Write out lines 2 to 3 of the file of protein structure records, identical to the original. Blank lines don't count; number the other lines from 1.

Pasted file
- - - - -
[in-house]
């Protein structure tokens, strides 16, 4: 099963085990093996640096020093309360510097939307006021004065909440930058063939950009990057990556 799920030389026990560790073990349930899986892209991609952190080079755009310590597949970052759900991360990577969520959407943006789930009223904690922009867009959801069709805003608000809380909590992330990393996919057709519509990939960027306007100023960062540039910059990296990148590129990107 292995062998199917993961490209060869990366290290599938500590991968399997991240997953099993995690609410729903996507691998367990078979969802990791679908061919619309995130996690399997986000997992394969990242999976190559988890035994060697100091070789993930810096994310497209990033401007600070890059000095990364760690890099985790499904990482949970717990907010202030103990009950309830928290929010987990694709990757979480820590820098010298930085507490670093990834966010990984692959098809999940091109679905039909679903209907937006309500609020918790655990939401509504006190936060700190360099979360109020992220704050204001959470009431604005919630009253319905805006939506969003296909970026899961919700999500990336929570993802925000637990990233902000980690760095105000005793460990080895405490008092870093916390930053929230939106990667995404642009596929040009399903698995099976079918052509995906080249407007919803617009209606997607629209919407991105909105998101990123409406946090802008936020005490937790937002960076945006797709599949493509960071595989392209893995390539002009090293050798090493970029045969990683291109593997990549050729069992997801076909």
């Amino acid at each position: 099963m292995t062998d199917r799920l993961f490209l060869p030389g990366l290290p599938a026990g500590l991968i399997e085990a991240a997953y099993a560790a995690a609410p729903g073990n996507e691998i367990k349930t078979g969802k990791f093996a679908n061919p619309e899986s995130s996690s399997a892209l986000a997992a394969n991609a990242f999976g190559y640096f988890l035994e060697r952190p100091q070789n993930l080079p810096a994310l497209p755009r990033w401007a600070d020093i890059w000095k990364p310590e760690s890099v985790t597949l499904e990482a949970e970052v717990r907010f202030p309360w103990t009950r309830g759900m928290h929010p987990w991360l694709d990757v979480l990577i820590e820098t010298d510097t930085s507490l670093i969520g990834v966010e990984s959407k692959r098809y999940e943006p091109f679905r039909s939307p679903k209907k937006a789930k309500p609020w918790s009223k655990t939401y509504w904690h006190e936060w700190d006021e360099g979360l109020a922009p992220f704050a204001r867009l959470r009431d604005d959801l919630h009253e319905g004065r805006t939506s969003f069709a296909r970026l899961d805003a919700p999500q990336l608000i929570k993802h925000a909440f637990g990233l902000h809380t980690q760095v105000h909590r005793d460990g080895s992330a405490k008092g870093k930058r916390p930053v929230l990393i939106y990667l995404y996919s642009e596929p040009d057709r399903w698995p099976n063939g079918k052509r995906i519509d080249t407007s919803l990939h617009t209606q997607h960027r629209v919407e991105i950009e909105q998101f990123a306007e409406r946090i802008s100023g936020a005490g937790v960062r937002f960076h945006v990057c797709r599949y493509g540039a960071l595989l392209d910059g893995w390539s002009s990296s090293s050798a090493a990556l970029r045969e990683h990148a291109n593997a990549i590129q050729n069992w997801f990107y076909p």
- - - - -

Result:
């Protein structure tokens, strides 16, 4: 099963085990093996640096020093309360510097939307006021004065909440930058063939950009990057990556 799920030389026990560790073990349930899986892209991609952190080079755009310590597949970052759900991360990577969520959407943006789930009223904690922009867009959801069709805003608000809380909590992330990393996919057709519509990939960027306007100023960062540039910059990296990148590129990107 292995062998199917993961490209060869990366290290599938500590991968399997991240997953099993995690609410729903996507691998367990078979969802990791679908061919619309995130996690399997986000997992394969990242999976190559988890035994060697100091070789993930810096994310497209990033401007600070890059000095990364760690890099985790499904990482949970717990907010202030103990009950309830928290929010987990694709990757979480820590820098010298930085507490670093990834966010990984692959098809999940091109679905039909679903209907937006309500609020918790655990939401509504006190936060700190360099979360109020992220704050204001959470009431604005919630009253319905805006939506969003296909970026899961919700999500990336929570993802925000637990990233902000980690760095105000005793460990080895405490008092870093916390930053929230939106990667995404642009596929040009399903698995099976079918052509995906080249407007919803617009209606997607629209919407991105909105998101990123409406946090802008936020005490937790937002960076945006797709599949493509960071595989392209893995390539002009090293050798090493970029045969990683291109593997990549050729069992997801076909």
């Amino acid at each position: 099963m292995t062998d199917r799920l993961f490209l060869p030389g990366l290290p599938a026990g500590l991968i399997e085990a991240a997953y099993a560790a995690a609410p729903g073990n996507e691998i367990k349930t078979g969802k990791f093996a679908n061919p619309e899986s995130s996690s399997a892209l986000a997992a394969n991609a990242f999976g190559y640096f988890l035994e060697r952190p100091q070789n993930l080079p810096a994310l497209p755009r990033w401007a600070d020093i890059w000095k990364p310590e760690s890099v985790t597949l499904e990482a949970e970052v717990r907010f202030p309360w103990t009950r309830g759900m928290h929010p987990w991360l694709d990757v979480l990577i820590e820098t010298d510097t930085s507490l670093i969520g990834v966010e990984s959407k692959r098809y999940e943006p091109f679905r039909s939307p679903k209907k937006a789930k309500p609020w918790s009223k655990t939401y509504w904690h006190e936060w700190d006021e360099g979360l109020a922009p992220f704050a204001r867009l959470r009431d604005d959801l919630h009253e319905g004065r805006t939506s969003f069709a296909r970026l899961d805003a919700p999500q990336l608000i929570k993802h925000a909440f637990g990233l902000h809380t980690q760095v105000h909590r005793d460990g080895s992330a405490k008092g870093k930058r916390p930053v929230l990393i939106y990667l995404y996919s642009e596929p040009d057709r399903w698995p099976n063939g079918k052509r995906i519509d080249t407007s919803l990939h617009t209606q997607h960027r629209v919407e991105i950009e909105q998101f990123a306007e409406r946090i802008s100023g936020a005490g937790v960062r937002f960076h945006v990057c797709r599949y493509g540039a960071l595989l392209d910059g893995w390539s002009s990296s090293s050798a090493a990556l970029r045969e990683h990148a291109n593997a990549i590129q050729n069992w997801f990107y076909p």